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U.S. Begins Receiving Asylum Seekers from Mexico

The 25,000 migrants have been on their toes since Feb. 11 when the Department of Homeland Security announced it would begin the first phase of processing for those with open cases under the Migrant Protection Protocols (MPP).

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The United States this Friday began receiving asylum seekers who remain in Mexico awaiting resolution of their cases.

The process begins at the San Diego border crossing, before expanding to Brownsville, Texas, on Monday, and El Paso, also in Texas, next Friday.

The 25,000 migrants have been on their toes since Feb. 11 when the Department of Homeland Security announced it would begin the first phase of processing for those with open cases under the Migrant Protection Protocols (MPP).

The United Nations Refugee Agency (UNHCR), will be in charge of identifying and “screening” asylum seekers who were sent to Mexico as part of the Migrant Protection Protocol and who will be admitted at the southern border under a new Biden administration program.

“UNHCR is working to select the people who are most vulnerable or who have the most time in the MPP program to cross into the United States,” said White House border affairs officer Roberta Jacobson.

The UNHCR website, conecta.acnur.org, began sending messages to those selected with information about the registration process.

The agency’s job, Jacobson said, will be to “complete all the paperwork” for asylum seekers who qualify for admission to the country and lead them to take a COVID-19 test before heading to the United States.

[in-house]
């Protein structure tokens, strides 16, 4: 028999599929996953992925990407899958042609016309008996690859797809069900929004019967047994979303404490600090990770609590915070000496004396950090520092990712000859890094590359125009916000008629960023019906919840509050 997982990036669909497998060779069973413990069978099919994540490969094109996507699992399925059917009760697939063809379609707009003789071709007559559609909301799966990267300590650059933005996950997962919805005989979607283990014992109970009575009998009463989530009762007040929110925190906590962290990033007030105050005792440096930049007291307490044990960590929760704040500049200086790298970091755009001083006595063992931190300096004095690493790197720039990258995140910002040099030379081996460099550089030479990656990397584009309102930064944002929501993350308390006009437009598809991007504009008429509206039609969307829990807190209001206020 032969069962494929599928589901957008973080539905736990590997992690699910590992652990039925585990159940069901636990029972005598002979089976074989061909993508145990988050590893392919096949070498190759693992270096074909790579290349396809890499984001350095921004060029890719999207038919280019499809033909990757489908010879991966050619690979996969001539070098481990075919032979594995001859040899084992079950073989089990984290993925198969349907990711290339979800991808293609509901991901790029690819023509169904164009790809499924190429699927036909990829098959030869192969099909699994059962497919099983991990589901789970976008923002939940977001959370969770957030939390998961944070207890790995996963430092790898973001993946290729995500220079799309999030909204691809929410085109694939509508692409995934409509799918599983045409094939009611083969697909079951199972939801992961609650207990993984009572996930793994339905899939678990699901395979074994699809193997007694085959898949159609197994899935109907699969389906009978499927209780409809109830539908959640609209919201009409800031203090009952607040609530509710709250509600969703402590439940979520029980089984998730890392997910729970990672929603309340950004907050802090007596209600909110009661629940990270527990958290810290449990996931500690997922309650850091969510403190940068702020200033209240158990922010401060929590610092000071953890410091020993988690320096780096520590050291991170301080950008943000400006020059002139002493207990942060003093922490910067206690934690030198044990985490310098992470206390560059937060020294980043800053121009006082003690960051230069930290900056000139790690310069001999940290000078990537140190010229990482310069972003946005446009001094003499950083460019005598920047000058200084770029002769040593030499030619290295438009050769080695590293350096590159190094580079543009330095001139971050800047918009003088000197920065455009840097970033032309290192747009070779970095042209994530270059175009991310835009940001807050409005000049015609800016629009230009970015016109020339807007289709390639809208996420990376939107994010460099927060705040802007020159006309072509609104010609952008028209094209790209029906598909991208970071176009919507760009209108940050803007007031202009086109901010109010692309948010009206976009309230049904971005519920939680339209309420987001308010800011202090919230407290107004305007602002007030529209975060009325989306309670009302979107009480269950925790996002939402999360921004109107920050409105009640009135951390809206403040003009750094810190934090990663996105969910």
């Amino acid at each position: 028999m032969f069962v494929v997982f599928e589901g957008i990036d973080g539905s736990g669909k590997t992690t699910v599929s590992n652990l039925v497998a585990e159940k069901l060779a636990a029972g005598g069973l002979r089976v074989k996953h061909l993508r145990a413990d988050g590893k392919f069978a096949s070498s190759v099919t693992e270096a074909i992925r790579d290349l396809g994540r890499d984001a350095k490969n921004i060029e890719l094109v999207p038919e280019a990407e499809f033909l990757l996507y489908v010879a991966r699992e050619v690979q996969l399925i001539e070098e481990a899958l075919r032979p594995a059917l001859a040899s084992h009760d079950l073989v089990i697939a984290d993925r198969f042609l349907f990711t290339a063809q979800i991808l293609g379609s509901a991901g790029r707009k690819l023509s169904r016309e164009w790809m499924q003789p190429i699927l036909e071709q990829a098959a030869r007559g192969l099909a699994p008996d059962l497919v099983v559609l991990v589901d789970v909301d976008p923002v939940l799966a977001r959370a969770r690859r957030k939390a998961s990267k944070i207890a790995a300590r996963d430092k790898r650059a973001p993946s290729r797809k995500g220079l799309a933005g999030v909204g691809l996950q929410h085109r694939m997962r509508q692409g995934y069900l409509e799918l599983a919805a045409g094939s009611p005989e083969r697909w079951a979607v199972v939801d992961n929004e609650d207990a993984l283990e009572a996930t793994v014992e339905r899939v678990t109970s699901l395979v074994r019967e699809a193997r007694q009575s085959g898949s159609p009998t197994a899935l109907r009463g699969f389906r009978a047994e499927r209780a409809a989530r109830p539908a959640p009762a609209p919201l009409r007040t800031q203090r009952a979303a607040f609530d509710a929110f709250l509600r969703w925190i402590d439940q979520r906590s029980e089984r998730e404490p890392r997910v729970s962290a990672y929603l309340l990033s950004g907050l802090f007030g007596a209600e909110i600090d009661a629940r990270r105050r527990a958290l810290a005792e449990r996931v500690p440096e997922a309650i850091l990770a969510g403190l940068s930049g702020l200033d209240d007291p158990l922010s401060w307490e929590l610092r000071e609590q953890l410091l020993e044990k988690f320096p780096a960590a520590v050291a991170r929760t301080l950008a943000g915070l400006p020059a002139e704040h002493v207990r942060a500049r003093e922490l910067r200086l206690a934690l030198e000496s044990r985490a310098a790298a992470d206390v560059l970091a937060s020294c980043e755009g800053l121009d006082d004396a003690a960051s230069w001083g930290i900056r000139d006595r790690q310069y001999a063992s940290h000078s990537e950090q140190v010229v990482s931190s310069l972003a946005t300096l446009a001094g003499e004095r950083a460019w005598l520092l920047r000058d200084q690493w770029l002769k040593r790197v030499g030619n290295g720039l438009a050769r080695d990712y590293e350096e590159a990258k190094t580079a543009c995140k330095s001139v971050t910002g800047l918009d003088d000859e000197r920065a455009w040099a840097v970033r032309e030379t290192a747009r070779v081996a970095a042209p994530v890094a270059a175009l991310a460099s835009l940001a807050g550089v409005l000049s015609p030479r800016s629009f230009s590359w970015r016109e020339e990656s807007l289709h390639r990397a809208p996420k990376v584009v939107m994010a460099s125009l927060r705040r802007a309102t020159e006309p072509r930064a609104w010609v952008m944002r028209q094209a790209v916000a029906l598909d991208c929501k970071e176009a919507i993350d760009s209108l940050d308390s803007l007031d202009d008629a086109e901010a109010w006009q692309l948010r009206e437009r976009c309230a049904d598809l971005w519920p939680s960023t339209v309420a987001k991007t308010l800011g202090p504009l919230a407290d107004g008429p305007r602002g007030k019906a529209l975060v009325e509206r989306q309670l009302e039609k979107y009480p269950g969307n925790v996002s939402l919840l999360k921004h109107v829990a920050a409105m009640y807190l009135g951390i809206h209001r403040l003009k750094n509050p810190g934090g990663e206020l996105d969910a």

According to Homeland Security, about 300 immigrants will be processed daily through at least two ports of entry, but Jacobson clarified that they will start “with very small numbers” to ensure that “everything runs smoothly.”

Change in policy

A group of Democratic lawmakers from both houses of Congress introduced the bill on Thursday, based on President Joe Biden’s “historically progressive” immigration plan on his first day in office a month ago.

The ambitious plan, called the U.S. Citizenship Act, must not only have the backing of the House of Representatives, but in the Senate it requires at least 60 votes to invoke cloture.

The introduction of the legislation is seen as a crucial step to regulate the immigration status of more than 10 million undocumented immigrants in the country.

The bill was introduced by Senator Bob Menendez (D-NJ) and Representative Linda Sanchez (D-CA), and represents a180-degree setback to the immigration policies implemented during Donald Trump’s administration.

Several Republican lawmakers have already expressed their disagreement with the proposal, while White House officials have said the president is open to negotiating with Congress.

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